Most agents claim to have stopped doing it and the main portals now ban them, but a landmark ruling announced today has confirmed that housing benefits discrimination and the ‘No DSS’ adverts that are its most obvious output are also a breach of the Equality Act.
The case, which was heard at York County Court, was a test case for housing charity Shelter’s two-year long No DSS campaign to end benefits-based discrimination within the private rental market.
Following the ruling by District Judge Victoria Elizabeth Mark, letting agents and landlords are being warned by the charity that they risk legal action if they continue to prevent housing benefit tenants from renting homes.
She said: “Rejecting tenancy applications because the applicant is in receipt of housing benefit was unlawfully indirectly discriminatory on the grounds of sex and disability, contrary to […] the Equality Act 2010.”
Mother of two
This test case was brought by an un-named single mother of two who, after a letting agent refused to rent any properties to her because she receives housing benefit, contacted Shelter to take on her case.
The woman, who works part-time, was looking for a new home in October 2018 after receiving a Section 21 ‘no-fault’ eviction from her landlord.
After weeks of searching, she found a two-bedroom house for her family, but the letting agent told her she could not rent it because of their long-standing policy of not accepting housing benefit.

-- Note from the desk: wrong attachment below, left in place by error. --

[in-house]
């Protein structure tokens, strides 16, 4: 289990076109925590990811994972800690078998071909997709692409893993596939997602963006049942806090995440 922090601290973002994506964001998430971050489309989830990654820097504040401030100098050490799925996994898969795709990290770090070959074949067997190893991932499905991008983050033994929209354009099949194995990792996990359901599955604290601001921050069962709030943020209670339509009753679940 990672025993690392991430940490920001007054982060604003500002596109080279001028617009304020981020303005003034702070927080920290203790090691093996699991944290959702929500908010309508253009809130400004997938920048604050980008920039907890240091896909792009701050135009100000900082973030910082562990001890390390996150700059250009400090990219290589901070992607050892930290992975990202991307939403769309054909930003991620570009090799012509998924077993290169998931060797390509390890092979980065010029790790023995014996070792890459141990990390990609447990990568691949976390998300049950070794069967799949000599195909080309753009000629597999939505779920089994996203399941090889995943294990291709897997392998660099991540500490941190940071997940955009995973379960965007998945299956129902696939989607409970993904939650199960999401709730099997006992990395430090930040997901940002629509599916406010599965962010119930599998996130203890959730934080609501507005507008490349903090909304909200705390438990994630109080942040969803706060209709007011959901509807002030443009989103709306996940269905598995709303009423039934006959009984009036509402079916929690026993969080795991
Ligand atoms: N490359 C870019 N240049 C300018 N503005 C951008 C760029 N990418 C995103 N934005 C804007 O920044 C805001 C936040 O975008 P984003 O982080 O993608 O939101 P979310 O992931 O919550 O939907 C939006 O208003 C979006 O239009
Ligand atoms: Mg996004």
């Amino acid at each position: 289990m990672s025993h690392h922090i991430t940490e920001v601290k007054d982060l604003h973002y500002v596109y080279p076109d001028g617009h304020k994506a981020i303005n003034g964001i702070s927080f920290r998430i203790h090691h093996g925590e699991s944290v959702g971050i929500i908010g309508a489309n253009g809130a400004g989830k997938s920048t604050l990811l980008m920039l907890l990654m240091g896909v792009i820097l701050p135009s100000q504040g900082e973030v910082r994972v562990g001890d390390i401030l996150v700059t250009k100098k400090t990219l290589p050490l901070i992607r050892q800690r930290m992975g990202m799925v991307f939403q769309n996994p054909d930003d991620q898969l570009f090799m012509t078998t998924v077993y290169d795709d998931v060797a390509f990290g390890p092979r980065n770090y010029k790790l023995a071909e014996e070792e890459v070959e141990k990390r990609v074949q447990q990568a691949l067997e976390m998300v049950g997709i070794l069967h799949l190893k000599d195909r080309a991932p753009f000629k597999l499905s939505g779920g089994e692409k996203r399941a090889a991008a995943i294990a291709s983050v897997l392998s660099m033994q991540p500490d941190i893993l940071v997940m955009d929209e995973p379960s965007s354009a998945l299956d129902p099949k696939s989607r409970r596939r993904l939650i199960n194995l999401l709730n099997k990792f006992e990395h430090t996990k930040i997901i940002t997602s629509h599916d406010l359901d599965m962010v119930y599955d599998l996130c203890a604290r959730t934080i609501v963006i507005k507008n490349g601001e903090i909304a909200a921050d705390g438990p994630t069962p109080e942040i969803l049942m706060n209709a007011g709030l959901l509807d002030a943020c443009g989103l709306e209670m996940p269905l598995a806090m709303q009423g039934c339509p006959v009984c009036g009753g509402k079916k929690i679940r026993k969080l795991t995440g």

This made her homeless and she was forced to move into a hostel with her children.
Rose Arnall, the Shelter solicitor who led the case, says: “This is the first time a court has fully considered a case like this. It finally clarifies that discriminating against people in need of housing benefit is not just morally wrong, it is against the law.”
Minister for Rough Sleeping and Housing Luke Hall MP says: “Everyone should have the same opportunity when looking for a home and discriminating against someone simply because they receive benefits has no place in a modern housing market.
“That’s why we have been working with landlords and letting agents to help ensure prospective tenants are treated on an individual basis and that benefits are not seen as a barrier to giving someone a place to live.”
“No landlord should discriminate against tenants because they are in receipt of benefits. Every tenant’s circumstance is different and so they should be treated on a case by case basis based on their ability to sustain a tenancy,” says Chris Norris, Policy Director for the National Residential Landlords Association.
“More broadly, the Government can also support this work by ensuring benefits cover rents entirely. It should also convert the loans to cover the five week wait for the first payment of Universal Credit into grants.”